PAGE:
Dr. Alfred Hughes is a Licensed Clinical Psychologist and has been in private practice in Athens, Georgia since 2003. He provides play-therapy* for children and psychotherapy for adolescents and adults. His areas of specialty include the treatment of emotional and behavioral disorders, anger management, ADHD, behavior modification, oppositional defiant disorder, trauma and childhood abuse, depression, parent-child relationships, adjustment disorders, and family violence. His therapy approach is “Integrative”, but leans heavily on Cognitive-Behavioral techniques.
Dr. Hughes also conducts psychological assessments for children, adolescents, and adults including fitness for parenting and anger/violence evaluations. He has been an adjunct undergraduate professor at Argosy University, is frequently referred forensic/court cases, and has been qualified as an expert witness in approximately a hundred court hearings in Georgia.
Dr. Hughes has over eighteen years of experience working with various aspects of family violence. He has participated in legislation efforts regarding domestic violence, provided clinical services to adult and children victims, supervised certified domestic invention programs in Georgia, worked in conjunction with law enforcement providing crisis intervention during domestic violence dispatches, and conducted trainings and seminars concerning family violence. For the last eleven years he has conducted program evaluation and compliance inspections on all of the Nevada state certified Domestic Violence Intervention Programs.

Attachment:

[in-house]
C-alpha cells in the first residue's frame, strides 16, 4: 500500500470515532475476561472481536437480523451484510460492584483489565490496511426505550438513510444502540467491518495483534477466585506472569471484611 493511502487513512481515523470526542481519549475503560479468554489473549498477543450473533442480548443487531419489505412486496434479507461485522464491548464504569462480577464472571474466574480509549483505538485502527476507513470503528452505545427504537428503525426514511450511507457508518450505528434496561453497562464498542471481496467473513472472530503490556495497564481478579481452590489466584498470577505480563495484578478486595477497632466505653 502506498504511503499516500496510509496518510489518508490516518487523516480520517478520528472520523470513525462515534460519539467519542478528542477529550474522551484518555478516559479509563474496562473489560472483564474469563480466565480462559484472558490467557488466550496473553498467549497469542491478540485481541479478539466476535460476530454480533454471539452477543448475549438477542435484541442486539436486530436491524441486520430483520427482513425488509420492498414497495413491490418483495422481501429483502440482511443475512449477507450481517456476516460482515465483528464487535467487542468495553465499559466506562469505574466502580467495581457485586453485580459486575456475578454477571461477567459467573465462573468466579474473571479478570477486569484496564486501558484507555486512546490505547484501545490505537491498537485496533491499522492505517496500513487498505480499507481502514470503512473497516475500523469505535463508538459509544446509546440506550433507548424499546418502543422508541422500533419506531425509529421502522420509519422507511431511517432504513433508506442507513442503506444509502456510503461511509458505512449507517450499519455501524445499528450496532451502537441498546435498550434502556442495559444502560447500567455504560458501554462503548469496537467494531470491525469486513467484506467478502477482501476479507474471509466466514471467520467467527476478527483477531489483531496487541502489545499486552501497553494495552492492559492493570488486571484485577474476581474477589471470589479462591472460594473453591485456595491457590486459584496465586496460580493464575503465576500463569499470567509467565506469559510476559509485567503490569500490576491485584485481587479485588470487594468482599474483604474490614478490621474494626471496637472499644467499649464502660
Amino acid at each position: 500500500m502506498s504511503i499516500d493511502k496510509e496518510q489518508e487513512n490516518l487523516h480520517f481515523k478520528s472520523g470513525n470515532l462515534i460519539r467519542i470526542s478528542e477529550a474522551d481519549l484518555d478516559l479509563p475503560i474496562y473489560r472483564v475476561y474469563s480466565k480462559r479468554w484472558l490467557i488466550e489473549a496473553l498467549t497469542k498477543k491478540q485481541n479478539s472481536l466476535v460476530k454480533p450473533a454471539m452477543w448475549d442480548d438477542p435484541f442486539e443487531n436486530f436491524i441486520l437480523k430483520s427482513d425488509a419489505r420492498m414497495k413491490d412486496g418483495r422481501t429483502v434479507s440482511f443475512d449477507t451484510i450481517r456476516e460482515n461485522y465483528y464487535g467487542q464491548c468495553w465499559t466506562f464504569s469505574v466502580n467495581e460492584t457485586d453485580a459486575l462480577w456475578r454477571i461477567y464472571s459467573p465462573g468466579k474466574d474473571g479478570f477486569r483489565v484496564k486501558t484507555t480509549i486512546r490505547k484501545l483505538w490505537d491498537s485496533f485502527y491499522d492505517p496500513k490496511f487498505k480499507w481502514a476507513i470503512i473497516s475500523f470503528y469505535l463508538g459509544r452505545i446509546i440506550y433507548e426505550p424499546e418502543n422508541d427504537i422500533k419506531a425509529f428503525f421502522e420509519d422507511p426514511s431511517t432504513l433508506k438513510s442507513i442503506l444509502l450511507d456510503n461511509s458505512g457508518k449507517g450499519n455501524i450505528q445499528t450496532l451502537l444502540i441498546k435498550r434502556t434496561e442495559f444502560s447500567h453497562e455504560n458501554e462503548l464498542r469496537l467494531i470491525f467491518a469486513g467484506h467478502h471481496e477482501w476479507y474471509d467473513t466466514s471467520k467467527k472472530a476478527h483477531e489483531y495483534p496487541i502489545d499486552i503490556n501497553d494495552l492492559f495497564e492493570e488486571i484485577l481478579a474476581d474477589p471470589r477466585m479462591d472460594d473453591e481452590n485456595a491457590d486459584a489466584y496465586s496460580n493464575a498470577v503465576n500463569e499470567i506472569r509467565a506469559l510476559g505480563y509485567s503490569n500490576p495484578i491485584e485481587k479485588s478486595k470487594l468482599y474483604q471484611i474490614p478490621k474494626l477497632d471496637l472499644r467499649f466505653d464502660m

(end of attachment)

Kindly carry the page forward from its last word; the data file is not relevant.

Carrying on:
Dr. Hughes is originally from Charleston, South Carolina, received his undergraduate degree with Honors & Research Honors in Psychology from Georgia State University, and his doctorate degree in clinical psychology from the California School of Professional Psychology. He completed a full time APA accredited internship in forensic psychology at Saint Elizabeth’s Hospital in Washington, DC. Dr. Hughes completed his postdoctoral fellowship at Positive Outcomes Psychological Services in 2003.
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*Play therapy is generally employed with children aged 3 through 11 and provides a way for them to learn to communicate with others, express feelings, modify behavior, develop problem-solving skills, and learn a variety of ways of relating to others. Play provides a safe psychological distance from their problems and allows expression of thoughts and feelings appropriate to their development.
Play therapy can be divided into two basic types: nondirective and directive. Nondirective play therapy is a non-intrusive method in which children are encouraged to work toward their own solutions to problems through play. In contrast, directive play therapy is a method that includes more structure and guidance by the therapist as children work through emotional and behavioral difficulties through play. It often contains a behavioral component and the process includes more prompting by the therapist. Directive play therapy is more likely to be classified as a type of cognitive behavioral therapy. Dr. Hughes uses a variety of play therapy techniques to address the needs of each individual child over the course of therapy.